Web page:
Freebox Révolution–the standard to measure a triple-play service by

Articles (French language – best resources)

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From the horse’s mouth

Freebox Home Page – Free (France – French language)

My comments

Typically, the kind of equipment supplied to consumers by telecommunications carriers and Internet service providers for “triple-play”or similar Internet services has typically been drab in design and functionality. This is typically to work to the lowest-common denominator with both price, functionality and style.

The situation is very different in France where there is a lively competitive market for “triple-play”Internet service. Most urban or regional centres in this country are “dégroupée” for multiple competing ADSL-service operators. Here, these operators have access to the customers’ telephone lines as cable without paying France Télécom for a dial-tone service. There is also a steady rollout of fibre-optic service by the competing service providers for next-generation broadband Internet, with an overlaying requirement to provide competitive access to the ducts and poles for the fibre-optic service.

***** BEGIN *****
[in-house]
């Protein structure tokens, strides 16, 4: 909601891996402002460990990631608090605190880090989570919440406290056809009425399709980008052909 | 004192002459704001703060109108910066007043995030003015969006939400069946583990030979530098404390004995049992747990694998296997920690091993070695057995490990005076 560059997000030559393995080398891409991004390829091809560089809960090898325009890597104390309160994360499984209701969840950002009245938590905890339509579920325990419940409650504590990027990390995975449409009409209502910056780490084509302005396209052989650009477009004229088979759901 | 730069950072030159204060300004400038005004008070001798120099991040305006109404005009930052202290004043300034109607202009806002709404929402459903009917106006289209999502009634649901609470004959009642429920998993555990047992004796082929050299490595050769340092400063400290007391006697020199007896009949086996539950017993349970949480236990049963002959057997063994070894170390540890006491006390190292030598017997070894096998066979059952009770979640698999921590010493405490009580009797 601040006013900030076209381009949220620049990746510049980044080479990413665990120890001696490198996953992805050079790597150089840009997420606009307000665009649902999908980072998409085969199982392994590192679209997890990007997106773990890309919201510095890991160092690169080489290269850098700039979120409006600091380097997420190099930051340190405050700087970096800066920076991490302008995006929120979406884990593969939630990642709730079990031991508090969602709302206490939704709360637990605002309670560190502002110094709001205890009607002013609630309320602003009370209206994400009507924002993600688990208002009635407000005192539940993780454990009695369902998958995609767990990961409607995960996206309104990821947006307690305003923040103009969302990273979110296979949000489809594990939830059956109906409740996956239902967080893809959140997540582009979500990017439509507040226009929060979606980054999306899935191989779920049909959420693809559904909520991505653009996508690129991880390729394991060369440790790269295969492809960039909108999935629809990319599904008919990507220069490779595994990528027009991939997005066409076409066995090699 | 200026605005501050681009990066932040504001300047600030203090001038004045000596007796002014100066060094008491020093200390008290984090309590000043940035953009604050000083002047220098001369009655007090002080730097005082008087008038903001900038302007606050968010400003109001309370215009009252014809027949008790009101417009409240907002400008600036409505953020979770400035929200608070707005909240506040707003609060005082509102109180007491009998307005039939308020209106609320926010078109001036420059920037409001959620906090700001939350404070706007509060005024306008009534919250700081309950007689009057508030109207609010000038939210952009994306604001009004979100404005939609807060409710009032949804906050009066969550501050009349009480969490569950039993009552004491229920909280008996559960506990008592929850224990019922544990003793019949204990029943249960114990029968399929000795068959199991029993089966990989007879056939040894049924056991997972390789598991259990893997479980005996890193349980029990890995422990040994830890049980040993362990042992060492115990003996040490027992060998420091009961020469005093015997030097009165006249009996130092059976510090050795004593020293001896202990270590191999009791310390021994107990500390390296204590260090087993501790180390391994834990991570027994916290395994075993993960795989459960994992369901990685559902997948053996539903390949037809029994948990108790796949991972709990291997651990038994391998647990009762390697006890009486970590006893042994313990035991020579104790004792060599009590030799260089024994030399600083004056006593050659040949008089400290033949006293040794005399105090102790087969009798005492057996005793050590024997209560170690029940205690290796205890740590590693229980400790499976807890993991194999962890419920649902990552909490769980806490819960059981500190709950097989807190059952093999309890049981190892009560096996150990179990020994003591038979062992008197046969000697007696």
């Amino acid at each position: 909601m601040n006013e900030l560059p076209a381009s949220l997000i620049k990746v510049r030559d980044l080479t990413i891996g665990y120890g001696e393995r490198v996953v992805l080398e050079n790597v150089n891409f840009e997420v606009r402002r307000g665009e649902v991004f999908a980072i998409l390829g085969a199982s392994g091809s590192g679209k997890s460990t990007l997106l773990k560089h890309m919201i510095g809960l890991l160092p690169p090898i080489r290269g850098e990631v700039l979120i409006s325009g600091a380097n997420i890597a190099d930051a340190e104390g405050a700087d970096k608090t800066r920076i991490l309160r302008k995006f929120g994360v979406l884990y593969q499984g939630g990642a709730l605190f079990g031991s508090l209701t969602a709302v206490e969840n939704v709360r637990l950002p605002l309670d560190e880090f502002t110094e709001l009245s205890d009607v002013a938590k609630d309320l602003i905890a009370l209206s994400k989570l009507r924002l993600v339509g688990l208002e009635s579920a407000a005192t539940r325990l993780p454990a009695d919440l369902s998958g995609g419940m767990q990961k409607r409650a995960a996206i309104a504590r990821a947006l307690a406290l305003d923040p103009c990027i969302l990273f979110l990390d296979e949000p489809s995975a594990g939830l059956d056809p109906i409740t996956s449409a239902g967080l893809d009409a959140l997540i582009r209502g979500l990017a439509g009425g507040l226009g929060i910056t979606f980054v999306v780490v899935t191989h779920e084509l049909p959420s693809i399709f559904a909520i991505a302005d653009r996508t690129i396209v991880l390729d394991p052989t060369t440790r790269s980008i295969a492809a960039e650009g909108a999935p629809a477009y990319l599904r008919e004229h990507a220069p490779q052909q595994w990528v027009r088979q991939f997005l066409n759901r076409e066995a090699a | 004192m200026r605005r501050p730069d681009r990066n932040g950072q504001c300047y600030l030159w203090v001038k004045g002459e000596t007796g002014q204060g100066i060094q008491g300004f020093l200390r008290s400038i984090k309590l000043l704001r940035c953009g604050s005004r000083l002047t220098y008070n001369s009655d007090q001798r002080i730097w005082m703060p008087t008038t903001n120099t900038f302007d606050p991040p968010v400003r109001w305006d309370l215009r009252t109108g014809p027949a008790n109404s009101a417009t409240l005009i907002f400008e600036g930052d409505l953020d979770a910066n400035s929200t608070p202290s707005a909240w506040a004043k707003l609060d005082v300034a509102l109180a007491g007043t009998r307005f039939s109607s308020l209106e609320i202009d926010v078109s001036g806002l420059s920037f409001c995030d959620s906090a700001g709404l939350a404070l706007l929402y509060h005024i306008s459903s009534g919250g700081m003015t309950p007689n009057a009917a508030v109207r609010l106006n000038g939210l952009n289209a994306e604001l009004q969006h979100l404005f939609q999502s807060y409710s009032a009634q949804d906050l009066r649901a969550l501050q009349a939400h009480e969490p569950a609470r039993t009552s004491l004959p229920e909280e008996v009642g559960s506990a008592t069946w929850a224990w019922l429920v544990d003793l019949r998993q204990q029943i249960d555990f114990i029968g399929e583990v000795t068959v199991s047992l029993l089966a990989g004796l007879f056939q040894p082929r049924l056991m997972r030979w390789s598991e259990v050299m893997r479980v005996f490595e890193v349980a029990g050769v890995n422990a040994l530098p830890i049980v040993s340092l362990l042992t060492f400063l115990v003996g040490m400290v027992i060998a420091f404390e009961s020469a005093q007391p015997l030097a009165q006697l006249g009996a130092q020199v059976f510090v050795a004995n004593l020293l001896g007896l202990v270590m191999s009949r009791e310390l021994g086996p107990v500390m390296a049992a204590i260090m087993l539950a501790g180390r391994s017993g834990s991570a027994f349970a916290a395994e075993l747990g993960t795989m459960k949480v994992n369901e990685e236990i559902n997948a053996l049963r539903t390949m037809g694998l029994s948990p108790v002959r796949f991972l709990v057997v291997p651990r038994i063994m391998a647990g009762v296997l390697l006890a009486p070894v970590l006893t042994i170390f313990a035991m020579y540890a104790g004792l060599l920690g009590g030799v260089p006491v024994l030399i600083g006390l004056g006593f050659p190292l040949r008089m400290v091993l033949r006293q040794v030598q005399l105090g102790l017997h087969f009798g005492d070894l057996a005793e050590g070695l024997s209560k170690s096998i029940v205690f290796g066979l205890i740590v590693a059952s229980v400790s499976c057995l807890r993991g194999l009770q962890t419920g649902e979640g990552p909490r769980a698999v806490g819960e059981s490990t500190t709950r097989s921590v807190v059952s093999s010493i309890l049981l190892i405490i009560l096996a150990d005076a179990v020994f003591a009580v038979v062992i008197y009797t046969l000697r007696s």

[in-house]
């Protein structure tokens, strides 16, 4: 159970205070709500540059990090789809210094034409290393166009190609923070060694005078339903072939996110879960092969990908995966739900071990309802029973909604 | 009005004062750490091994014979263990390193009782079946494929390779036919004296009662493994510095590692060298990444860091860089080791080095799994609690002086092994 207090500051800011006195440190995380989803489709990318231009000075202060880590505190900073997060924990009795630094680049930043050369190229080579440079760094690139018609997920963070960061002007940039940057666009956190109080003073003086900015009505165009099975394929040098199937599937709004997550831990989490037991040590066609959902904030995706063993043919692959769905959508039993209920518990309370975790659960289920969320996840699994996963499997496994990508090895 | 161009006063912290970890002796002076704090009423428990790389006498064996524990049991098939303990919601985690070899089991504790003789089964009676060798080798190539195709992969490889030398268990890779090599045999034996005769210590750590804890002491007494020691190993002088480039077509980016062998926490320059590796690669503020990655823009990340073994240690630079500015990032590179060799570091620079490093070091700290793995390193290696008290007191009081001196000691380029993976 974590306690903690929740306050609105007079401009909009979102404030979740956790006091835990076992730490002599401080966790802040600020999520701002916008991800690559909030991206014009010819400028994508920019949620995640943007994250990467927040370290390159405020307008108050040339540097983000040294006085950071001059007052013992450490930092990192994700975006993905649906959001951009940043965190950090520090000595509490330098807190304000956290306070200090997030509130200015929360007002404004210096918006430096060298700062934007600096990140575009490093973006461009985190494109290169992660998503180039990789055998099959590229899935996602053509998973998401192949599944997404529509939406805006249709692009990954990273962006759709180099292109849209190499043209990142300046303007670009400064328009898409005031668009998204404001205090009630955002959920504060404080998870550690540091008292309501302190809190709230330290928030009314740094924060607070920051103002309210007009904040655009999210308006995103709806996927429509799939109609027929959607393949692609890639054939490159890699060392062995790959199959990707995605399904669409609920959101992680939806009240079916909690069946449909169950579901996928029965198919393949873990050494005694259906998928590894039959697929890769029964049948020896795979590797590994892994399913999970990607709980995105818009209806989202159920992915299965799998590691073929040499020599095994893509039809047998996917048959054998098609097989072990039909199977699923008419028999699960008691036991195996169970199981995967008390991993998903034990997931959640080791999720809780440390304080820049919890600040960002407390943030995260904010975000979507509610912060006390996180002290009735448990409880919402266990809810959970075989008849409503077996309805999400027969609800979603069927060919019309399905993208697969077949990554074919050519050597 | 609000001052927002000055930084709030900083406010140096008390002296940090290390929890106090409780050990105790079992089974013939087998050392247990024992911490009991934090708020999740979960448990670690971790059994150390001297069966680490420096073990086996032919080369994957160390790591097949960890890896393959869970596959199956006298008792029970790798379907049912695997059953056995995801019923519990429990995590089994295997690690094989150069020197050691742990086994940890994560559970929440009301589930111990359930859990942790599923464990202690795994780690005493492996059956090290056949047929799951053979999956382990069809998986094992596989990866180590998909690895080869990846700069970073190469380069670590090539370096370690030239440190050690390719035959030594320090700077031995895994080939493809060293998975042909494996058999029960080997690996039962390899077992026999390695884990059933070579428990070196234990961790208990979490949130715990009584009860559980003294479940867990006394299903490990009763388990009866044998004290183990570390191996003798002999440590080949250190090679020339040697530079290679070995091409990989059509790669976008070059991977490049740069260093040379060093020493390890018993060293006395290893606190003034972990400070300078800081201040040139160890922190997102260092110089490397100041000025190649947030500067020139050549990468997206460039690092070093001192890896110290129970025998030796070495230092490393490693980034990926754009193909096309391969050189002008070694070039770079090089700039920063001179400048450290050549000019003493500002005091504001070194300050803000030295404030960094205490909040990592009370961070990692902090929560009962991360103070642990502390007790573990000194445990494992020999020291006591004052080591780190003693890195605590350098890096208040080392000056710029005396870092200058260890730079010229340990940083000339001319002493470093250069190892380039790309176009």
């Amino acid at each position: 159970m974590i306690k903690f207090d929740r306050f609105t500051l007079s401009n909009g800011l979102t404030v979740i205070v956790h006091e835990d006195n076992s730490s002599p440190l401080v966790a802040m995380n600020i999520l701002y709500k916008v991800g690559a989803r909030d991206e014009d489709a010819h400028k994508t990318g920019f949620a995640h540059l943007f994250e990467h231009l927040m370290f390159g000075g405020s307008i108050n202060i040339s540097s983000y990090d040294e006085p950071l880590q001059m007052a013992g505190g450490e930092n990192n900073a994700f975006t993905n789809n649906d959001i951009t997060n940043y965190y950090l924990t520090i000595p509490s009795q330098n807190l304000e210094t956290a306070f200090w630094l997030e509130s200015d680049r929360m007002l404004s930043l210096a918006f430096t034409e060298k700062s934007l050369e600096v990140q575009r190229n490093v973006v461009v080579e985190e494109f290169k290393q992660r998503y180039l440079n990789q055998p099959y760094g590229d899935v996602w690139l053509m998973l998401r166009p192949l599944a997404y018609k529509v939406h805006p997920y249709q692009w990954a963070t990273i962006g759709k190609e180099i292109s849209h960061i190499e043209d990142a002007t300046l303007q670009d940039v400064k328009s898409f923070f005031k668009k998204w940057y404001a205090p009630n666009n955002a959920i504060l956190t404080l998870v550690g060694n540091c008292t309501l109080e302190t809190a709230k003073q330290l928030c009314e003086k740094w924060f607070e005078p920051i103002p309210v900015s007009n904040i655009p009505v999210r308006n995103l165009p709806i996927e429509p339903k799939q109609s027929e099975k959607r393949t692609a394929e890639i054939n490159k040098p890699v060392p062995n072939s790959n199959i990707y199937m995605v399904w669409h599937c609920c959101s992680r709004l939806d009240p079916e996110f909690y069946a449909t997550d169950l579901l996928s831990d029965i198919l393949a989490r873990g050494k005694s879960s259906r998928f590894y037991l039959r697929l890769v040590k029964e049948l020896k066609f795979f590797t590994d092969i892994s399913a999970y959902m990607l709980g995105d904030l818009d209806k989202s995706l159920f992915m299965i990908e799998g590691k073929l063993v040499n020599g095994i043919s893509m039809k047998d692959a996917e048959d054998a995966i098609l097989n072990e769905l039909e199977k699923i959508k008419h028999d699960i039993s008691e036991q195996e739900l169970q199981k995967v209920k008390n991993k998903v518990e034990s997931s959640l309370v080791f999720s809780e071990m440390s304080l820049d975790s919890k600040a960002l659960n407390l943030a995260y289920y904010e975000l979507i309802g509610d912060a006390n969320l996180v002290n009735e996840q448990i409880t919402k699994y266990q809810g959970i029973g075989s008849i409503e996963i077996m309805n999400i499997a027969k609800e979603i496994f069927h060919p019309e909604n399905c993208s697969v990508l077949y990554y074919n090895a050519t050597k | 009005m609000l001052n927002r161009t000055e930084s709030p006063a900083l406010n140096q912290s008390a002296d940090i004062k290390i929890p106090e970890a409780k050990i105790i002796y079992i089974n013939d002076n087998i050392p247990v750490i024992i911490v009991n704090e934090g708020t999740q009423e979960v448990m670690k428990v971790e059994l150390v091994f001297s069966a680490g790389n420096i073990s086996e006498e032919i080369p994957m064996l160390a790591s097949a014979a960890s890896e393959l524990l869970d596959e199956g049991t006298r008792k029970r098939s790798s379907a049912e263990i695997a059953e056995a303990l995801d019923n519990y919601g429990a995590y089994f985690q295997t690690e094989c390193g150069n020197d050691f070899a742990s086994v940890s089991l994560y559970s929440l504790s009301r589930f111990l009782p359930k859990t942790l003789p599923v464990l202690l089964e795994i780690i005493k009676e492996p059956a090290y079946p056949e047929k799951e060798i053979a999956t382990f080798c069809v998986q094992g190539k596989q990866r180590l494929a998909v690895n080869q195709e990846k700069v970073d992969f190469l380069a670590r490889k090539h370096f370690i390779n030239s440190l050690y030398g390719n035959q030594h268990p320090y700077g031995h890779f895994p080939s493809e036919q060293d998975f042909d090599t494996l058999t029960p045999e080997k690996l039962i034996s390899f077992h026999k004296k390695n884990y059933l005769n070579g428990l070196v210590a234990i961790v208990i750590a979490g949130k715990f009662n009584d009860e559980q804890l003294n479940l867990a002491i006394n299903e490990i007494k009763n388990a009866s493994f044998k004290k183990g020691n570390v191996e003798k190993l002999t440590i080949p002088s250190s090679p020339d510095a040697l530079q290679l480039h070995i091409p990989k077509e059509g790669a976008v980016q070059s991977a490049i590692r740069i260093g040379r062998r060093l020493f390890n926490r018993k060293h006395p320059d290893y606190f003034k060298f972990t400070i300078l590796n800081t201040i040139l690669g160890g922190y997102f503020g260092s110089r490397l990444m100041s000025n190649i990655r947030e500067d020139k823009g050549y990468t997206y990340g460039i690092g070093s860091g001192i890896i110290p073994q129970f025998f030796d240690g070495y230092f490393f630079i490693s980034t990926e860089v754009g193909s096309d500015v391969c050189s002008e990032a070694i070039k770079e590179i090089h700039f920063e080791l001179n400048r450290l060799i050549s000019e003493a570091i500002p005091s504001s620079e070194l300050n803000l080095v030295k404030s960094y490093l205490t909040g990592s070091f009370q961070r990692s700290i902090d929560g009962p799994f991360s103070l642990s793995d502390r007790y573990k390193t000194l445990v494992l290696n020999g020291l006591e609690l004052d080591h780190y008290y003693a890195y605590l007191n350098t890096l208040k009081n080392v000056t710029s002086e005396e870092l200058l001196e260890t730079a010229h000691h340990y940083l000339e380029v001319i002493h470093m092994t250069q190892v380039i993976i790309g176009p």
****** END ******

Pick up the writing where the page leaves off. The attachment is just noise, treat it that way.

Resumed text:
One of these major players is Free who have established a triple-play service for many years. Their latest iteration of the “Freebox” is now a benchmark for anyone offering a similar setup, whether in France or anywhere else.

I have previously covered the Freebox Révolution  in HomeNetworking01.info when a recent firmware update was released that integrated it with Apple’s ecosystem. As well, I have researched many French and English-language resources to learn more about this system.

The Freebox Révolution system

This system, like other triple-play setups offered in France, comprises of an Internet-gateway device, known as a “box”, and a set-top-box, known as a “décodeur”. These units have typically been interlinked by an Ethernet cable or user-supplied HomePlug kit, but is connected through a pair of “Freeplugs” which combine a power supply and a HomePlug-AV-Ethernet bridge in one box.

The units are a statement of industrial design in a similar way that Bang & Olufsen equipment are still a statement in this regard for consumer audio-video equipment. Both the Internet-gateway device and the set-top box have been designed by Phillippe Starck, known for extraordinary designs like the Parrot Zikmu network-enabled speakers or some of the LaCie external hard drives or network-attached storage systems.

Internet Gateway Device (Freebox Server)